Reserva Marina Hermandad, Ecuador
An Irreplaceable Natural Wonder
Galápagos Marine Reserve, a 2019 Blue Park, protects a large area extending 74 km from the Galápagos islands’ shoreline and is one of the most biologically diverse MPAs in the world. Uniquely positioned at the confluence of three ocean currents, the waters surrounding the Galápagos are a hotspot of biodiversity and home to over 3,000 marine species, more than 20% of which are found nowhere else on the planet. They are known to feature a wide range of marine wildlife including sharks, sea lions, fur seals, rays, cormorants, whales, dolphins, albatrosses, marine iguanas, sea turtles, tropical fish, and even the most northern-living penguins. In addition to serving as a vital refuge for marine life, Galápagos Marine Reserve acts as a "seedbed,'' guaranteeing food security for coastal communities of Ecuador now and in the future.
Since its establishment, the Galápagos Marine Reserve has contributed to the conservation of species and marine ecosystems throughout the Eastern Tropical Pacific. However, current global changes pose significant conservation challenges, especially those related to the effects of climate change, overfishing and illegal fishing, as well as the survival of threatened and highly migratory marine species. Over the past 20 years, scientific knowledge about highly mobile or migratory species in the region has increased significantly. While the Galapagos Islands are a marine biodiversity hotspot, and that the Galápagos Marine Reserve is crucial for the survival of many species, the current level of protection is insufficient for these wide ranging and migratory species, many of which forage in oceanic ecosystems or migrate to other habitats located over 3000 km away from the islands, in some cases following well-established migratory routes.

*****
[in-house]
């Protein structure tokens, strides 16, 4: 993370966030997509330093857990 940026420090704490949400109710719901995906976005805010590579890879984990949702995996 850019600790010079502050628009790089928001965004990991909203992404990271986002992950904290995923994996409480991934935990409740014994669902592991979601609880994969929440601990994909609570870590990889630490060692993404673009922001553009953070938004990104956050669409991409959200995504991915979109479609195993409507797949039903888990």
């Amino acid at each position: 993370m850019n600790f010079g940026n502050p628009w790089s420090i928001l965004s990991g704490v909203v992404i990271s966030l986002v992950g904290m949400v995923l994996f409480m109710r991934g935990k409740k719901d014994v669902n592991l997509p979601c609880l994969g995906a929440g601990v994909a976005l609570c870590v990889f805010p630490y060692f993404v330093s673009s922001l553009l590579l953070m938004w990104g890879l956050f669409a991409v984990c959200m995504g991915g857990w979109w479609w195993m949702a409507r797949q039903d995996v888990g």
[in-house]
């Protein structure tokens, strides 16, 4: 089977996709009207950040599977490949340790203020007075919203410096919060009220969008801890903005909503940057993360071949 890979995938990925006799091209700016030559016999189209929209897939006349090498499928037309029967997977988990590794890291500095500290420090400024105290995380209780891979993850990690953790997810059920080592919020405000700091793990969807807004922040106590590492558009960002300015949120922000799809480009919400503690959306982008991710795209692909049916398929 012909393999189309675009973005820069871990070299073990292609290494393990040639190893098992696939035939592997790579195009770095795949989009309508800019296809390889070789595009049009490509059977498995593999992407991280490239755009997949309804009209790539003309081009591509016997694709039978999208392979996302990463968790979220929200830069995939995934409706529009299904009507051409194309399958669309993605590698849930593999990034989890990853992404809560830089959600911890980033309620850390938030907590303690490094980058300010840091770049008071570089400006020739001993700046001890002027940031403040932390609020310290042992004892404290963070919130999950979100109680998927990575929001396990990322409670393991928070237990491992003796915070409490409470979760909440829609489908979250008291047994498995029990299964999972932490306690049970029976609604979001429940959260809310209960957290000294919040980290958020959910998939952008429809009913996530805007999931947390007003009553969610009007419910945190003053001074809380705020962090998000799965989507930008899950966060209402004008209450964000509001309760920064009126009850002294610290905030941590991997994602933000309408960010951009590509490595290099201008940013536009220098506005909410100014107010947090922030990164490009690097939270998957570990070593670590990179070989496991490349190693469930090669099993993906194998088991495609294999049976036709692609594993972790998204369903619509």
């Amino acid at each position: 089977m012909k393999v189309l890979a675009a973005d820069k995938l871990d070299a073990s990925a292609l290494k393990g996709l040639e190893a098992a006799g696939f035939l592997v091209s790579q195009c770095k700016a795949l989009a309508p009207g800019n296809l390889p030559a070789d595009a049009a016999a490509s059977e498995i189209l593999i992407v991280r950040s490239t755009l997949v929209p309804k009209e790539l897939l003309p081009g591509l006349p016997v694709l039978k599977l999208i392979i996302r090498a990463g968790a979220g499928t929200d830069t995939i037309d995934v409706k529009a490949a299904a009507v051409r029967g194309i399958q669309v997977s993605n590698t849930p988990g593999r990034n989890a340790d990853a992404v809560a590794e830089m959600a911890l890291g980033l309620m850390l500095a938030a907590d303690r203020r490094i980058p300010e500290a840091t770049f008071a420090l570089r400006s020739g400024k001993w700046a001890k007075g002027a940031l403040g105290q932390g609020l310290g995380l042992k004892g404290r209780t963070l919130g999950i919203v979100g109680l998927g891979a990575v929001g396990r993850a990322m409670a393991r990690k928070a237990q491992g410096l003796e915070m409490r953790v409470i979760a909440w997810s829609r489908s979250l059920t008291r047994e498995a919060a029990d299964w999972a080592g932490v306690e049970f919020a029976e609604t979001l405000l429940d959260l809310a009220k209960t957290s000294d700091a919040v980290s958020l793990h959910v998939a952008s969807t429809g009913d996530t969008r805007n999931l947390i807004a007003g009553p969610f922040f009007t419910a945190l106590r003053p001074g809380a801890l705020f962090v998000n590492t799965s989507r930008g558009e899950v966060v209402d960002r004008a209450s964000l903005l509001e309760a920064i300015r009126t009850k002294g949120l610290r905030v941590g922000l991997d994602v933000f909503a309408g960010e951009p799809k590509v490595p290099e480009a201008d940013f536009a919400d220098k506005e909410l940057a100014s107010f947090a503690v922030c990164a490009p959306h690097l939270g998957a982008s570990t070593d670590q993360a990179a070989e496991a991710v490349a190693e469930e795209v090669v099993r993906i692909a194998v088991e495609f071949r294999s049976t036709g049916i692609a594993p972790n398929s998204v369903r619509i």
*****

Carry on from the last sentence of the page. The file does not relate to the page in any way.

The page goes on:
In the light of these challenging and competing conditions, it is crucial to strengthen the protection of the open water ecosystems around the Galápagos Marine Reserve, and to ensure the sustainable use of marine resources throughout the EEZ surrounding the islands.
A Proposal for Expanded Protections
Marine Conservation Institute is joining SeaLegacy, Only One, The Pew Bertarelli Ocean Legacy Program, MasGalapagos, Migramar, Mission Blue, Pacífico Libre, Tropical Herping, The Leatherback Project, Mare Nostrum, and a coalition of various other Ecuadorian and international organizations, scientists, and members of local communities, to call for urgent action -- the expansion of protections for marine life to include the waters surrounding the Galápagos Marine Reserve.
Expanding marine protections will create an additional buffer between marine life and fishing fleets, giving these species a better chance of survival. While the existing Galápagos Marine Reserve protects resident coastal marine species, species which forage in the open ocean or migrate along pathways outside of the reserve, such as sharks, turtles and seabirds, need increased protection. Marine life does not recognize the borders of protected areas, so they end up as easy prey for these fishing fleets which catch them as they enter and leave, and often even lure them out with the use of fish aggregating devices (FADs). Expanding marine protections will give these species a chance of survival.
Figure 1. Proposal for integrated management of the entire Galapagos (Ecuador) EEZ. The proposal contemplates the creation of a marine reserve area (Zone 1, in blue), where extractive activities are not permitted; and the creation of two Responsible Fishing Zones (Zone 2, in green), where fishing is permitted under certain conditions to manage activities sustainably. FADs would not be permitted in Zone 2b. Zone 3 (in orange) would be managed under the same conditions as Zone 2a, except during El Niño events, when it would become a temporary no-take zone.